Forum: Ruby Solaris install

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Eric A. (Guest)
on 2006-05-19 01:59
(Received via mailing list)
Folks, I have a real opportunity to make a
difference here. But I need some help, and
the lack of documentation on this subject
is a major hindrance.

To do an install, I have to do a build (unlike
my PC). For that, I need a bit more assistance.

Dan B. was very helpful when he laid out
this process:
 >
 >> make distclean
 >> ./configure --prefix=/wherever/you/want
 >> make
 >> make install
 >>
That's a good process that will probably work
decently. But then Ara Howard added this cryptic
note:
 >
 > don't forget to do both of these before compiling
 >
 >  LD_LIBRARY_PATH=/wherever/you/want/lib
 >  LD_RUN_PATH=/wherever/you/want/lib   # most important!
 >
 > if you do this all the stuff you compile it will
 > inter-operate nicely--e.g. ruby extensions--and other
 > users will be able to use it without having their
 > LD_LIBRARY_PATH set. They'll only require PATH.
 >
I sure this makes sense, but I'm missing the mental
model--the picture of what's happening--that would
explain /why/ it makes sense. These variables aren't
mentioned in the Makefile, so they must be important
to gcc. But why, if I'm /creating/ the lib as part
of the process??

Finally, it looks as though install-all is what I want,
because install looks seems to a documentn-free install.
I'm not conversant enough with the Ruby build to be
sure I'm reading the Makefile right, but what I see is
this:
 >
 > install: install-nodoc $(RDOCTARGET)
 > install-all: install-nodoc install-doc
 >
Where RDOCTARGET is defined as nil, by default.

If it's supposed to be specified, it's not mentioned in
the Makefile. So I'm guessing that the target I really
want is install-all. But I'd like to confirm that.

So the process that /looks/ right to me, at the moment,
is:

    make distclean
    setenv LD_LIBRARY_PATH /wherever/you/want/lib
    setenv LD_RUN_PATH /wherever/you/want/lib
    ./configure --prefix=/wherever/you/want
    make
    make install-all

I'll try it, but I feel like a blind man groping in
the dark. I was hoping for confirmation and/or a bit
more enlightenment before going forward...
unknown (Guest)
on 2006-05-19 02:11
(Received via mailing list)
On Fri, 19 May 2006, Eric A. wrote:

>> inter-operate nicely--e.g. ruby extensions--and other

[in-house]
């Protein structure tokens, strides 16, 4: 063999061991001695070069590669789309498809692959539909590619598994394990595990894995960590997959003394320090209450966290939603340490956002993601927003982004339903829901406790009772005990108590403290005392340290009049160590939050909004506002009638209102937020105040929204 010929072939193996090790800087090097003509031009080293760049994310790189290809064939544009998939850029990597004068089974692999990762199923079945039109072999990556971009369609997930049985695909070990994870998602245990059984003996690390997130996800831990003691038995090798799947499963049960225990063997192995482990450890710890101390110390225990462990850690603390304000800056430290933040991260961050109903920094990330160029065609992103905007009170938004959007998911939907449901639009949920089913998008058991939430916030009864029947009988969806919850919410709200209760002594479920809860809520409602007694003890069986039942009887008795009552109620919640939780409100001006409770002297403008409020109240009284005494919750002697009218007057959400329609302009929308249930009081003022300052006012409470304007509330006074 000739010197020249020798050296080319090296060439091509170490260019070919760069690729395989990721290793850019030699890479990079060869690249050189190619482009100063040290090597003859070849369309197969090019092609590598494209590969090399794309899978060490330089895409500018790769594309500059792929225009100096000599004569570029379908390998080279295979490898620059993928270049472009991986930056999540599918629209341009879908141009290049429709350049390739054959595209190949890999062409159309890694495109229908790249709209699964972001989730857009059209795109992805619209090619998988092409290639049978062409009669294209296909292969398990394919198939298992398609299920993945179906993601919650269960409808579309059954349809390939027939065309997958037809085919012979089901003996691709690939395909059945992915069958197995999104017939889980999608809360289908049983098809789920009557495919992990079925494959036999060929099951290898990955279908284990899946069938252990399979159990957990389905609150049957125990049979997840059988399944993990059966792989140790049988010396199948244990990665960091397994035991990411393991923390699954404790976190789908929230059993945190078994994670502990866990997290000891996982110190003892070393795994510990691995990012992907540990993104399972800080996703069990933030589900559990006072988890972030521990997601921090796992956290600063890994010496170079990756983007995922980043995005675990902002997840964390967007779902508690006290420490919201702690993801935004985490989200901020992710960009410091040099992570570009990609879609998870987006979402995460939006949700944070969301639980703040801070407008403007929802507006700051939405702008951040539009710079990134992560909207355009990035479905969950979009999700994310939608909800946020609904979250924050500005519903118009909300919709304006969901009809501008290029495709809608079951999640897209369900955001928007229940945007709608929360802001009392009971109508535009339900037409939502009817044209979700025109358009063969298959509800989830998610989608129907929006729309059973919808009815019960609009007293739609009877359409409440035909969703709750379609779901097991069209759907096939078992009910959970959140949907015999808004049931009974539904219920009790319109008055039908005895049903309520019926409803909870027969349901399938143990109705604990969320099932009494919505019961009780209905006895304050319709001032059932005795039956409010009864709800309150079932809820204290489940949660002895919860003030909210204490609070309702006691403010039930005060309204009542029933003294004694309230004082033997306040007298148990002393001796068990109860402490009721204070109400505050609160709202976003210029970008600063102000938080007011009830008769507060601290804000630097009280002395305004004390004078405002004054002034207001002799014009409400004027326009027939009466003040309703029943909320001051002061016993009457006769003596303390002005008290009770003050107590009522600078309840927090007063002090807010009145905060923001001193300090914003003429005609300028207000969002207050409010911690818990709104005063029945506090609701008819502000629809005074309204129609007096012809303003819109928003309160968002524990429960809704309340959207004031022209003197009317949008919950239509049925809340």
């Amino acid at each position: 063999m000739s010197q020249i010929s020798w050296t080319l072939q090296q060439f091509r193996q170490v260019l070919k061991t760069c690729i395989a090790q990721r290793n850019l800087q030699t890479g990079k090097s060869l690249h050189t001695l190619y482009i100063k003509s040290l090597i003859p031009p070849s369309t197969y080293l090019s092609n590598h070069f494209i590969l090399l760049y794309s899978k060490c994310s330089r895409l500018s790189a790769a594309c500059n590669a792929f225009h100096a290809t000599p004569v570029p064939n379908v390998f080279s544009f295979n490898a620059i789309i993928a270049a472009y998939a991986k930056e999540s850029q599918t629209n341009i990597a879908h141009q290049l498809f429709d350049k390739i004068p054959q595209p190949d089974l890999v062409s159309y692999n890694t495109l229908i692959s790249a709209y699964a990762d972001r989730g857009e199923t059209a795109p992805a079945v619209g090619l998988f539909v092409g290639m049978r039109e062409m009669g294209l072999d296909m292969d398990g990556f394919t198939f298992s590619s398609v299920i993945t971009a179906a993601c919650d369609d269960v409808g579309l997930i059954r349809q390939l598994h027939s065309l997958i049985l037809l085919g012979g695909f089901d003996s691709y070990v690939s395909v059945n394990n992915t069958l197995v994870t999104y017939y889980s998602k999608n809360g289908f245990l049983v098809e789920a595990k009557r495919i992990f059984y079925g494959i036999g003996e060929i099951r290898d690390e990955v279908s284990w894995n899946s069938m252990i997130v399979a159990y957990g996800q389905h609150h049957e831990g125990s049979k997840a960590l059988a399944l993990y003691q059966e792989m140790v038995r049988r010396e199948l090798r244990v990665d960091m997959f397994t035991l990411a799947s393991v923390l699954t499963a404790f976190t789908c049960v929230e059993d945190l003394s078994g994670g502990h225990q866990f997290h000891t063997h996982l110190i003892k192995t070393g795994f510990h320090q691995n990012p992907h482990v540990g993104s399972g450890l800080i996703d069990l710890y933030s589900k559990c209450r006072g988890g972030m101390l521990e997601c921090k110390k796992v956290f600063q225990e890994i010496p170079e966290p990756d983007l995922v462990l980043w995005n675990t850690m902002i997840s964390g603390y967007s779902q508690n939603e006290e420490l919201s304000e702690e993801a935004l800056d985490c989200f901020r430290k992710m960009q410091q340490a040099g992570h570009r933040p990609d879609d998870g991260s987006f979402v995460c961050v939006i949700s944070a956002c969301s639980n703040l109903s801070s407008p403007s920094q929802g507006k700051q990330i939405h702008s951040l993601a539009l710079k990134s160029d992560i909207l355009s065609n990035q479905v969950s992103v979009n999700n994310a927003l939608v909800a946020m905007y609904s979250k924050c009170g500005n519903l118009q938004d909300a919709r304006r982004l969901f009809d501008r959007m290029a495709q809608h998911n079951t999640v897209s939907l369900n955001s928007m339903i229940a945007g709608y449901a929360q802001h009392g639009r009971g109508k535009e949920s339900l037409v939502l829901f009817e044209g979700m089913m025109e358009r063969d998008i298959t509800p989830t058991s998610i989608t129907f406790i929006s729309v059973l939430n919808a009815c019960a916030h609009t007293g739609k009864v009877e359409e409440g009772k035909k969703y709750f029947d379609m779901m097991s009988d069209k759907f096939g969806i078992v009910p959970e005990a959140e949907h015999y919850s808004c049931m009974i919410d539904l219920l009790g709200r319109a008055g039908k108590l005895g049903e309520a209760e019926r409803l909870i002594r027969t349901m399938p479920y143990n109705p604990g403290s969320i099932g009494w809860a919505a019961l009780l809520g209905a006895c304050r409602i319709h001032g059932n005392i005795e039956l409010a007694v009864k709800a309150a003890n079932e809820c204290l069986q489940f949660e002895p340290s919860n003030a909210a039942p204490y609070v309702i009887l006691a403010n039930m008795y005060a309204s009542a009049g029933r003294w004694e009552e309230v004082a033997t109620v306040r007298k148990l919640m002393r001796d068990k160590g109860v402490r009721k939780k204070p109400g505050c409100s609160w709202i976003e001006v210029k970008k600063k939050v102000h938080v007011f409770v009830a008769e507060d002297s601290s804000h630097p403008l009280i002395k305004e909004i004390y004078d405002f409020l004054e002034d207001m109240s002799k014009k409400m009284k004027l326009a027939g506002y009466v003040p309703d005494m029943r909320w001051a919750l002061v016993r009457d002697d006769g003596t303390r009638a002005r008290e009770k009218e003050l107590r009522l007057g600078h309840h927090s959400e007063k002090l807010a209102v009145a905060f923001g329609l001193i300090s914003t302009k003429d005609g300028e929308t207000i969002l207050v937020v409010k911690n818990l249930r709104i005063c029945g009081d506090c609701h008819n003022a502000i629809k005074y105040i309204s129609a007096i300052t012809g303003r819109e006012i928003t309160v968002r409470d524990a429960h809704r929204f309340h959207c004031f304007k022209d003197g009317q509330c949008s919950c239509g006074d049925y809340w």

>> users will be able to use it without having their
>> LD_LIBRARY_PATH set. They'll only require PATH.
>>
> I sure this makes sense, but I'm missing the mental
> model--the picture of what's happening--that would
> explain /why/ it makes sense. These variables aren't
> mentioned in the Makefile, so they must be important
> to gcc. But why, if I'm /creating/ the lib as part
> of the process??

it has nothing to do with ruby, the Makefile, or gcc - it's all about
your
linker:

man ld.so
man ld
http://groups.google.com/group/comp.lang.ruby/brow...
http://groups.google.com/group/comp.lang.ruby/brow...
http://www.visi.com/~barr/ldpath.html


let me know if this doesn't shed some light.

regards.


-a
Eric A. (Guest)
on 2006-05-19 06:30
(Received via mailing list)
Ah ha!! Thanks much for the additional info, Ara.

Your 5 May 2004 writeup was particularly good:
 >
 > You have two good choices
 >
 >  a) install ruby where your system looks for stuff
 >
 >  b) configure your system to look where ruby puts stuff
 >
 > Having LD_RUN_PATH set at compile time encodes it
 > in the binaries. It sets up all the bins and libs so
 > they know where to look for things.


You also give a good diagnostic tool:
 >
 > In general, if you are having load errors do this
 >
 > ruby -e 'p $LOAD_PATH'
 >
 > this tells you where ruby looks for things.


In your 32 Mar 2006 msg, you gave a really nice recipe:
 >
 > If you follow these steps just about anything will work:
 >
 >    - chose a common nfs location.  we'll call it /nfs
 >
 >    - every single time you compile something do this
 >
 >        export LD_RUN_PATH=/nfs/lib
 >        export LD_LIBRARY_PATH=/nfs/lib
 >        ./configure --prefix=/nfs && make && make install
 >
 > I set LD_LIBRARY_PATH and LD_RUN_PATH in my .bashrc
 > because i do this so much.  the cool thing with
 > LD_RUN_PATH is that it encodes inter-library dependencies
 > (so ruby tk.so needs libtk.so needs ...) , so users don't
 > have to set LD_LIBRARY_PATH themselves...They just have to
 > add /nfs/bin to their path.


So it appears that:

   LD_RUN_PATH
      tells the binaries where to look for things
      when they're running

   LD_LIBRARY_PATH
      tells the linker where to look for things
      when it is creating the binaries

The installation sequence for a non-standard location
Solaris location therefore turns out to be:

# Clear out a previous build & create config.h
make distclean
./configure --prefix=/wherever/you/want

# Set the values you need when compiling
sh:   export LD_RUN_PATH=/wherever/you/want/lib/
       export LD_LIBRARY_PATH=/wherever/you/want/lib/

csh:  setenv LD_RUN_PATH /wherever/you/want/lib/
       setenv LD_LIBRARY_PATH /wherever/you/want/lib/

# Compile without installing, then install binaries & docs

make
make install-all

Thanks again. Considering that your original post on this
subject was in 2004, I can see why your responses have
become shorter!

I greatly appreciate your help, and am glad to say that
I now have functional installation of Ruby.

P.S.
I'll be happy to put this information on a Wiki page
somewhere. I went to RubyGarden, but only saw a small
comment box. I could stuff it in there, post at my
weblog, or put it anywhere else that will let the
community find it easily. Suggestions?
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